There has been, within the United States, especially, a major paradigm shift in health care, with a "switch to" (or "return to") natural, less invasive, approaches, notably chiropractic, the so-called "alternative/complementary/integrative approach".
Major national inquiries have been undertaken by:
In brief, the reports were hailed by every chiropractic community as an official seal of approval, chiropractic was finally recognized by a national government agency as being safe and effective, at least so far as low back pain was concerned.
The allopathic community, of course, led by orthopedic surgeons, raised such a ruckus that the AHCPR was reorganized and the government is never again to adopt the position of issuing clinical practice guidelines!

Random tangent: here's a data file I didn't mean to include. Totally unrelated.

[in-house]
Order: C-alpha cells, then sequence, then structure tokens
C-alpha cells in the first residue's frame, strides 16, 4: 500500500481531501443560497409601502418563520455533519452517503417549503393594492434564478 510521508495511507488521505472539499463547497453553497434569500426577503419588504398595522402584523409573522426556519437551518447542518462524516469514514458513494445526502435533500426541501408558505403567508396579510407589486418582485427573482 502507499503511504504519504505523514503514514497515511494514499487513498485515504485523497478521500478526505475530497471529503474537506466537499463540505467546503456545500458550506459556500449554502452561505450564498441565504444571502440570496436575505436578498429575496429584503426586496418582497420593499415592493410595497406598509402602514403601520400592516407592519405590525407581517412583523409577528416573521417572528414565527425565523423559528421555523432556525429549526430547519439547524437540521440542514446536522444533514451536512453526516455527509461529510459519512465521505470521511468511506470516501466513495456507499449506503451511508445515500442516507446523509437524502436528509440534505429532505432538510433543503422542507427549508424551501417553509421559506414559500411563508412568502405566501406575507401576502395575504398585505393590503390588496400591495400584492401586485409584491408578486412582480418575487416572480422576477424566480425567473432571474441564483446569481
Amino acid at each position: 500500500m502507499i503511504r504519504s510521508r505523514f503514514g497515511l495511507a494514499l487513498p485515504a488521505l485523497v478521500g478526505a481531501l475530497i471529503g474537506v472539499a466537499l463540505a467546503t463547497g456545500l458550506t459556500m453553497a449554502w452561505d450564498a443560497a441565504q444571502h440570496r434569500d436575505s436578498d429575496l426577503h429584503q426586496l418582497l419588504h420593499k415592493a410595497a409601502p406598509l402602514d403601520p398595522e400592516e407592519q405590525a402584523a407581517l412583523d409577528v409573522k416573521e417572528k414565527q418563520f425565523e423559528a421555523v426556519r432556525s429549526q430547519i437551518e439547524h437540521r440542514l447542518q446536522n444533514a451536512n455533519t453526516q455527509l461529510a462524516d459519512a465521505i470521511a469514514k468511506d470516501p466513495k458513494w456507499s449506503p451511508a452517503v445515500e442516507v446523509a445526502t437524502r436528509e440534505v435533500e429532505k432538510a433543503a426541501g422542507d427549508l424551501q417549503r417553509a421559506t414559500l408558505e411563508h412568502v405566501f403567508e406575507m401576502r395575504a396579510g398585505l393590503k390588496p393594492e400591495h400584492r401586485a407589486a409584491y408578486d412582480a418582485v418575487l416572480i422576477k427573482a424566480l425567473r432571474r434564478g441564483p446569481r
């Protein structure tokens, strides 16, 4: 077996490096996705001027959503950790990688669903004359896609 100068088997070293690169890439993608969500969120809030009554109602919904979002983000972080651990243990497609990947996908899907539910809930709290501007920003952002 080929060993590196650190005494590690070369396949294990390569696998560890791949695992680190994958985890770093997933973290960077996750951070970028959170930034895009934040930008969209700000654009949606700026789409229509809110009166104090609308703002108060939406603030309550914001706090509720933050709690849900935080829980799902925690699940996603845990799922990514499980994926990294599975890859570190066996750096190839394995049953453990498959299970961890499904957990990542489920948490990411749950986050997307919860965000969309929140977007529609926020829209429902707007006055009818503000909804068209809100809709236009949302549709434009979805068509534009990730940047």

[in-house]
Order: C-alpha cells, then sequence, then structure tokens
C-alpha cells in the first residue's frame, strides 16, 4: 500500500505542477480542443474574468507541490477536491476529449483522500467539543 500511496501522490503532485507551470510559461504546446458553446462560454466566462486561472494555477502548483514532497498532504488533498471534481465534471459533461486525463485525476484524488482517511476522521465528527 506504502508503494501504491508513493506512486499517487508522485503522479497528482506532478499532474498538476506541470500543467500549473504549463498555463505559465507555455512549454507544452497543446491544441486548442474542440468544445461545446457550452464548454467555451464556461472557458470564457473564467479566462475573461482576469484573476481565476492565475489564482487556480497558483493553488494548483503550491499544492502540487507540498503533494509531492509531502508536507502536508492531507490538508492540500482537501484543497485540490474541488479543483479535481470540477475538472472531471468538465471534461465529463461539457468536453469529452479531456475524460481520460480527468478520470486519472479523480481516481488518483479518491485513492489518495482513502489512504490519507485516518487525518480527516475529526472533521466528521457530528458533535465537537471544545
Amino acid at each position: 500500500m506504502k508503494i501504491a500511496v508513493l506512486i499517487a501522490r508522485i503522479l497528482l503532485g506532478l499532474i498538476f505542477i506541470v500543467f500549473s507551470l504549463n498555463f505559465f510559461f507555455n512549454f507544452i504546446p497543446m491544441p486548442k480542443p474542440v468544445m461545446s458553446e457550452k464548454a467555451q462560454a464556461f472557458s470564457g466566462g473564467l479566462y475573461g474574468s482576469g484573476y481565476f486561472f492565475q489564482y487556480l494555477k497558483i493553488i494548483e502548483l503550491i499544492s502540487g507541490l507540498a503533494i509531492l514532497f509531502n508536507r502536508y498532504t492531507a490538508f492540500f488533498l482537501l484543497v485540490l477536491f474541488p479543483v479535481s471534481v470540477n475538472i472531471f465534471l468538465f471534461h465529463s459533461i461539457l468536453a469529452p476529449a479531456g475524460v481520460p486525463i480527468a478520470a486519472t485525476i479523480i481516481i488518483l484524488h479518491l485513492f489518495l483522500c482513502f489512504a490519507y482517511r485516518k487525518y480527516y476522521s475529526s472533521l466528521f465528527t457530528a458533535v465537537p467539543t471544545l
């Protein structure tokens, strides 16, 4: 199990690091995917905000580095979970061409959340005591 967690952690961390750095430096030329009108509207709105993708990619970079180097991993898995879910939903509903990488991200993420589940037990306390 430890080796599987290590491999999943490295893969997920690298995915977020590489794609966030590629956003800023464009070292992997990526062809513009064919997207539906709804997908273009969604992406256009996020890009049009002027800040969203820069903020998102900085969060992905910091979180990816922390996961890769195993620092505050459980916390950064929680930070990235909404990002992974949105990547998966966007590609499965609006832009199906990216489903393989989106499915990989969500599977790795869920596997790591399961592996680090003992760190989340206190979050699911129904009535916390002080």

Orthopedic surgeons may be jealously guarding their "turf", which provides them with up to 500,000 back surgeries, annually. Intriguingly, Dr. Hochschuler of the Texas Back Institute, himself an orthopedic back specialist, makes the admission in one of his consumer books, that half of these surgeries (250,000) are unnecessary.
From the consumers standpoint, if chiropractic works, let' go for it. Is it as simple as heading for the nearest office with a chiropractor sign out front?
A recent review in the single, peer-indexed chiropractic journal included on Medline discussed this issue:
(Nelson, CD et al., Manual healing diversity and other challenges to chiropractic integration. The Journal of Manipulative and Physiological Therapeutics, March/April, 2000, Vol. 23, No. 3: )
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